Mitochondrial replacement techniques (MRTs), known in the popular media as ’three-parent’ or ’three-person’ IVFs, have the potential to enable women with mitochondrial diseases to have children who are genetically related to them but without such diseases. In the debate regarding whether MRTs should be made available, an issue that has garnered considerable attention is whether MRTs affect the characteristics of an existing individual or whether they result in the creation of a new individual, given that MRTs involve the genetic manipulation of the germline. In other words, do MRTs affect the qualitative identity or the numerical identity of the resulting child? For instance, a group of panelists on behalf of the UK Human Fertilisation and Embryology Authority (HFEA) has claimed that MRTs affect only the qualitative identity of the resulting child, while the Working Group of the Nuffield Council on Bioethics (NCOB) has argued that MRTs would create a numerically distinct individual. In this article, I shall argue that MRTs do create a new and numerically distinct individual. Since my explanation is different from the NCOB’s explanation, I shall also offer reasons why my explanation is preferable to the NCOB’s explanation.

Neuroscience and Ethics: Assessing Greene's Epistemic Debunking Argument Against Deontology

Liao, S. M.

Publication year

2017

Journal title

Experimental Psychology

Volume

64

Issue

2

Page(s)

82-92
Abstract
Abstract
A number of people believe that results from neuroscience have the potential to settle seemingly intractable debates concerning the nature, practice, and reliability of moral judgments. In particular, Joshua Greene has argued that evidence from neuroscience can be used to advance the long-standing debate between consequentialism and deontology. This paper first argues that charitably interpreted, Greene's neuroscientific evidence can contribute to substantive ethical discussions by being part of an epistemic debunking argument. It then argues that taken as an epistemic debunking argument, Greene's argument falls short in undermining deontological judgments. Lastly, it proposes that accepting Greene's methodology at face value, neuroimaging results may in fact call into question the reliability of consequentialist judgments. The upshot is that Greene's empirical results do not undermine deontology and that Greene's project points toward a way by which empirical evidence such as neuroscientific evidence can play a role in normative debates.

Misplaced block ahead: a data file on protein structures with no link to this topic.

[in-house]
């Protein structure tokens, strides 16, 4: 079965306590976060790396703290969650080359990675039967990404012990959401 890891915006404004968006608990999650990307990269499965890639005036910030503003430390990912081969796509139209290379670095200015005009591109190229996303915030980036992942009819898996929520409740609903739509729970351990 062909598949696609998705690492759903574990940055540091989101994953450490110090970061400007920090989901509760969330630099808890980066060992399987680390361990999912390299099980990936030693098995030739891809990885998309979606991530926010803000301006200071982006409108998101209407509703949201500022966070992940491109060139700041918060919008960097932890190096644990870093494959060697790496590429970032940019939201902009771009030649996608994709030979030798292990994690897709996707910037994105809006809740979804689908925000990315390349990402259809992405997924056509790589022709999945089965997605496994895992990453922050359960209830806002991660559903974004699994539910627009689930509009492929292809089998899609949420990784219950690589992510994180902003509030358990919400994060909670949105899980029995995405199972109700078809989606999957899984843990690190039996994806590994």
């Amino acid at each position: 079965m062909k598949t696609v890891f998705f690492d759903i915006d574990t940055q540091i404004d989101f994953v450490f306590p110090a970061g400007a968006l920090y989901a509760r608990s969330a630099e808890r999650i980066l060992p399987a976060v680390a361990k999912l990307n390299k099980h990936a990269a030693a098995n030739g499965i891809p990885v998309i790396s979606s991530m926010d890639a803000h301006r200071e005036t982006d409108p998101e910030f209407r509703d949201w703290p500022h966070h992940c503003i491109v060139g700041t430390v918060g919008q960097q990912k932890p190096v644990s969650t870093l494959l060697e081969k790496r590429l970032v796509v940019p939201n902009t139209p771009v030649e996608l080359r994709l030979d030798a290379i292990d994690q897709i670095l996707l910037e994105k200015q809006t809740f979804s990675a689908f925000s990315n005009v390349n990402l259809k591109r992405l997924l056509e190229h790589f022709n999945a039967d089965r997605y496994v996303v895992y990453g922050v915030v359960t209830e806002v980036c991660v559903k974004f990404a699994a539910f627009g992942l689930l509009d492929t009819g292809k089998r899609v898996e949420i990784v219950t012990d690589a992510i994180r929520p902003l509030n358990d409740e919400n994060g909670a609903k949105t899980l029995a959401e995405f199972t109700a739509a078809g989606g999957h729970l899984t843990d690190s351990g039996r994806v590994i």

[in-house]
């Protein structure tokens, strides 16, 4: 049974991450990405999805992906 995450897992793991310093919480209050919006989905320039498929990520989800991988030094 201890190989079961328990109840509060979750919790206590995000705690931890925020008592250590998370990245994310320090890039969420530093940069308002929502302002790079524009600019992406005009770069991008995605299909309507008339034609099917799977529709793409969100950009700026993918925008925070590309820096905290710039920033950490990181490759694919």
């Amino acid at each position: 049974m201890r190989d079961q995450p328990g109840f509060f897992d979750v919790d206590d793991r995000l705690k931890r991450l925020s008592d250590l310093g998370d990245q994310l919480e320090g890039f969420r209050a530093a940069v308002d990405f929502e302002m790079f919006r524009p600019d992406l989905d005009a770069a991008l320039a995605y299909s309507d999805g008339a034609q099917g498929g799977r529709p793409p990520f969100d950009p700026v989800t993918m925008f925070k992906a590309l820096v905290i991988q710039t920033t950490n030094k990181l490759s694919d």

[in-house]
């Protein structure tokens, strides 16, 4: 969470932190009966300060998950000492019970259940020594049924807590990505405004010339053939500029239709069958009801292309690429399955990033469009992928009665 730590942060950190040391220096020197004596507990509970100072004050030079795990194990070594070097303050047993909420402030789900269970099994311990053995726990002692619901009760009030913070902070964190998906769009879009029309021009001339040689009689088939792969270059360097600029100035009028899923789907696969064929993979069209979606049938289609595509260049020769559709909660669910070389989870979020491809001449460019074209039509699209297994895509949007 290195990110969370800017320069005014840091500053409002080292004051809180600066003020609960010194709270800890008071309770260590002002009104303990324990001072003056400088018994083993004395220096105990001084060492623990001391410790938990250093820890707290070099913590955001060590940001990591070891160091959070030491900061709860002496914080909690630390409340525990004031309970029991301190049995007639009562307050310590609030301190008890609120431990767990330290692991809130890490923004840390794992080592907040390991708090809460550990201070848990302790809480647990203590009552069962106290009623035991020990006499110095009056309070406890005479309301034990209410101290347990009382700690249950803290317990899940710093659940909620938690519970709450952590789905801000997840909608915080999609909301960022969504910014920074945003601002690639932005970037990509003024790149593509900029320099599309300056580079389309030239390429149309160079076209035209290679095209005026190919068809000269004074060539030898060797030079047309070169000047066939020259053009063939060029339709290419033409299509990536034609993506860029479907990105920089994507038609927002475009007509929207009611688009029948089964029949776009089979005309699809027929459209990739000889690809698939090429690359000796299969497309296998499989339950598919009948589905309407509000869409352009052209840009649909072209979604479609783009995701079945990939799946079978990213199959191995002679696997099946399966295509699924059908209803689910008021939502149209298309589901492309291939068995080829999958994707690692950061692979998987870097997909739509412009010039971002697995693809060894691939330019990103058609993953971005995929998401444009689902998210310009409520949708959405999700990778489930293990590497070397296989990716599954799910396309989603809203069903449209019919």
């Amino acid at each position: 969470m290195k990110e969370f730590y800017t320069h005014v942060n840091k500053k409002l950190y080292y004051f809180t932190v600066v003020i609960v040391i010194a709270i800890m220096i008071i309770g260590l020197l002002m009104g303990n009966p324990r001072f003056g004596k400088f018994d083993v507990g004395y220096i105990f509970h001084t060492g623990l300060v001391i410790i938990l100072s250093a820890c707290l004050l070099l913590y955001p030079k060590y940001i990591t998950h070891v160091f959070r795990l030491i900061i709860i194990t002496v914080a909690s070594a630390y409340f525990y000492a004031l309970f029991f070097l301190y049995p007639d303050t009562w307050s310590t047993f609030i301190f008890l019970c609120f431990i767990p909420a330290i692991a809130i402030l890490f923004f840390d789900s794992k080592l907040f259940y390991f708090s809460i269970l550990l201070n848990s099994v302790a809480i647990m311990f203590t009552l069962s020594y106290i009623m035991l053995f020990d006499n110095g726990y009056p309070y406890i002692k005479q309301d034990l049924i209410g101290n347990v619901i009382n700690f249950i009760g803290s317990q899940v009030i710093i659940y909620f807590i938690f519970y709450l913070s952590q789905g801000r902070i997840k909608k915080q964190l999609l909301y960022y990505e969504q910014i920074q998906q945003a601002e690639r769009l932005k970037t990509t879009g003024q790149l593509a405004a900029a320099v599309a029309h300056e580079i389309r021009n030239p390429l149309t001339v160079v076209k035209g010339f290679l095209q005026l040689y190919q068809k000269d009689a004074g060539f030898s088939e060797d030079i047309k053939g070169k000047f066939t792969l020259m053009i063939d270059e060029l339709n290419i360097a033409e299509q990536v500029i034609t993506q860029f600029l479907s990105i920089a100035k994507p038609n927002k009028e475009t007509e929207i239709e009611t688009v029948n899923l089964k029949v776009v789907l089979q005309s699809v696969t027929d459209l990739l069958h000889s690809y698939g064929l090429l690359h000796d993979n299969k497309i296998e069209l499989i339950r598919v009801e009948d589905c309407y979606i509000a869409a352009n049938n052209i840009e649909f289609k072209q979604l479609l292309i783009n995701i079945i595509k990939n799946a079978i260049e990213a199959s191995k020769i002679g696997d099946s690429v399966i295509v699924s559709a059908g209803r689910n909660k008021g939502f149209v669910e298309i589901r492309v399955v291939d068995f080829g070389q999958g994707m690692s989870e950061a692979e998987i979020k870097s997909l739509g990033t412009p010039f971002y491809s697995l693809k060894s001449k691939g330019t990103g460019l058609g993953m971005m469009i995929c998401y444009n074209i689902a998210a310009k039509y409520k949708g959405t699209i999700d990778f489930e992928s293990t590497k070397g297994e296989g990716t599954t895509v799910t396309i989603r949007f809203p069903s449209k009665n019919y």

Précis for The Right to Be Loved

Liao, S. M.

Publication year

2017

Journal title

Philosophy and Phenomenological Research

Volume

94

Issue

3

Page(s)

738-742

The ethics of memory modification

Liao, S. M. In The Routledge Handbook of Philosophy of Memory.

Publication year

2017

Page(s)

373-382

Are Intuitions Heuristics?

Biological Parenting as a Human Right

Liao, S. M.

Publication year

2016

Journal title

Journal of Moral Philosophy

Volume

13

Issue

6

Page(s)

652-668
Abstract
Abstract
Do biological parents have the right to parent their own biological children? It might seem obvious that the answer is yes, but the philosophical justification for this right is uncertain. In recent years, there has been a flurry of philosophical activity aimed at providing fresh justifications for this right. In this paper, I shall propose a new answer, namely, the right to parent one's own biological children is a human right. I call this the human rights account of parental rights and I shall explain how this account is better than these other alternatives.